56 VII. CONGRUENT LINES IN A TRIANGLE
Figure 53
Exercises
Exercise 33. Join a given point to the intersection of two lines, which intersect
outside the limits of the diagram (53).
Exercise 34. In a trapezoid, the midpoints of the non-parallel sides and the
midpoints of the two diagonals are on the same line, parallel to the bases. The
distance between the midpoints of the non-parallel sides equals half the sum of the
bases; the distance between the midpoints of the diagonals is equal to half their
difference.
Exercise 35. If, from two points A, B and the midpoint C of AB, we drop
perpendiculars onto an arbitrary line, the perpendicular from C is equal to half
the sum of the other two perpendiculars, or to half their difference, according as
whether these two perpendiculars have the same or opposite sense.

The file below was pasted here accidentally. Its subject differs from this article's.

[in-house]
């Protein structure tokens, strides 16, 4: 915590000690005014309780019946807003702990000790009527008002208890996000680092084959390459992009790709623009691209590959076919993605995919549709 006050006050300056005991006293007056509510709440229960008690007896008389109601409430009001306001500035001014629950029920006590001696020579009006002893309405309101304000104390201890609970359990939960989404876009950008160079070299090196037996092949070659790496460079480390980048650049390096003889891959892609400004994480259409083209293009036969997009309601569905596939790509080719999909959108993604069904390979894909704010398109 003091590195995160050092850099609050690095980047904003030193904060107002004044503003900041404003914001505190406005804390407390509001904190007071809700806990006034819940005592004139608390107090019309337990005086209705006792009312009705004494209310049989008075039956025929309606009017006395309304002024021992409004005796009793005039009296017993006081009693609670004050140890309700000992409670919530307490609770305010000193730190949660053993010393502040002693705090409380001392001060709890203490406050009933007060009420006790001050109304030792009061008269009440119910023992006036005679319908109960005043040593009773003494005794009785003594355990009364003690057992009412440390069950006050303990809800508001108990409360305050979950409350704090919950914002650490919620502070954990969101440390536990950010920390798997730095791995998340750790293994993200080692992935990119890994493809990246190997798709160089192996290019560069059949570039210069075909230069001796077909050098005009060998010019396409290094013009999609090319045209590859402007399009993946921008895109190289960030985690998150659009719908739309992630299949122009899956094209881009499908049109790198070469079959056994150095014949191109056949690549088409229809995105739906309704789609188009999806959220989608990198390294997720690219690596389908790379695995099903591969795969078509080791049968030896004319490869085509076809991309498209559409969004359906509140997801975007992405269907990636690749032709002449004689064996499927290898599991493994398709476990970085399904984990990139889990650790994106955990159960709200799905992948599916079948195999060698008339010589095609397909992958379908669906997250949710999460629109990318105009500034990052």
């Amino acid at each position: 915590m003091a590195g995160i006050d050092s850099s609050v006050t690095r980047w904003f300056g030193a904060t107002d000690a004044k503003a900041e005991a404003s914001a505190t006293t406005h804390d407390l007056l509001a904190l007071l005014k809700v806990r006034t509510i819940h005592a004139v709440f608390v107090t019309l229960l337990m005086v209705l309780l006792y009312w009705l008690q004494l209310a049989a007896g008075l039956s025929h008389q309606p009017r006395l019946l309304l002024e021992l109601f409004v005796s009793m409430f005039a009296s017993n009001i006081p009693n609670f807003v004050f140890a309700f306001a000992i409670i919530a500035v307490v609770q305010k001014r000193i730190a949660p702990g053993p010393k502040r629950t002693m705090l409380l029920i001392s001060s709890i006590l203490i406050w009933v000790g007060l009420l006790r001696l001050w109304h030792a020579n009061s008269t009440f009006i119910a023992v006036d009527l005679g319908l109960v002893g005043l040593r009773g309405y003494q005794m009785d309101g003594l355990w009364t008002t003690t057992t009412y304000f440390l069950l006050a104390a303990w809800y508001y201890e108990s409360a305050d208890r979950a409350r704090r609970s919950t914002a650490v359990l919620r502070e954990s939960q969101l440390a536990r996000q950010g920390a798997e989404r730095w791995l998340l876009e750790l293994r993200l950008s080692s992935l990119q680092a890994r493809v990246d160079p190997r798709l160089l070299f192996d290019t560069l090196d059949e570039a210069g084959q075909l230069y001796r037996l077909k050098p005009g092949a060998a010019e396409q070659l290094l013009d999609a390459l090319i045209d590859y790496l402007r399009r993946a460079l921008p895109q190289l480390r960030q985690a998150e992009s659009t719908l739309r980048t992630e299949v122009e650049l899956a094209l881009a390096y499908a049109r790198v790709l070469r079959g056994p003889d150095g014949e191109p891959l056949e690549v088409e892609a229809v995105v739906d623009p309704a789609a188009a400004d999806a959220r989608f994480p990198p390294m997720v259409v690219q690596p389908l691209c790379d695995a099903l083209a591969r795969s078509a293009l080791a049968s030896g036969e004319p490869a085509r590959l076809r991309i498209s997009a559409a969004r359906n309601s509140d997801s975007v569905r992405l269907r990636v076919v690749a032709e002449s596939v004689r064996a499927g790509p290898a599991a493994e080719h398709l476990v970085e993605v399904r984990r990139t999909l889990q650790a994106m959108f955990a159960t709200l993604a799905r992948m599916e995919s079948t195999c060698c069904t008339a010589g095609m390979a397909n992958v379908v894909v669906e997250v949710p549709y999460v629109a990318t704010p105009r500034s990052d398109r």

Exercise 36. The midpoints of the sides of any quadrilateral are the vertices
of a parallelogram. The sides of this parallelogram are parallel to the diagonals
of the given quadrilateral, and equal to halves of these diagonals. The center of
the parallelogram is also the midpoint of the segment joining the midpoints of the
diagonals of the given quadrilateral.
Exercise 37. Prove that the medians of a triangle ABC are concurrent by
extending the median CF (Fig. 53) beyond F by a length equal to F G.
Exercise 38. Given three lines passing through the same point O (all three
distinct), and a point A on one of them, show that there exists:
1◦.
A triangle with a vertex at A and having the three lines as its altitudes
(one exception);
2◦.
A triangle with a vertex at A and having the three lines as its medians;
3◦.
A triangle with a vertex at A and having the three lines as bisectors of its
interior or exterior angles (one exception);
4◦.
A triangle with a midpoint of one of its sides at point A and having the
three lines as perpendicular bisectors of the sides (reduce this to
1◦).
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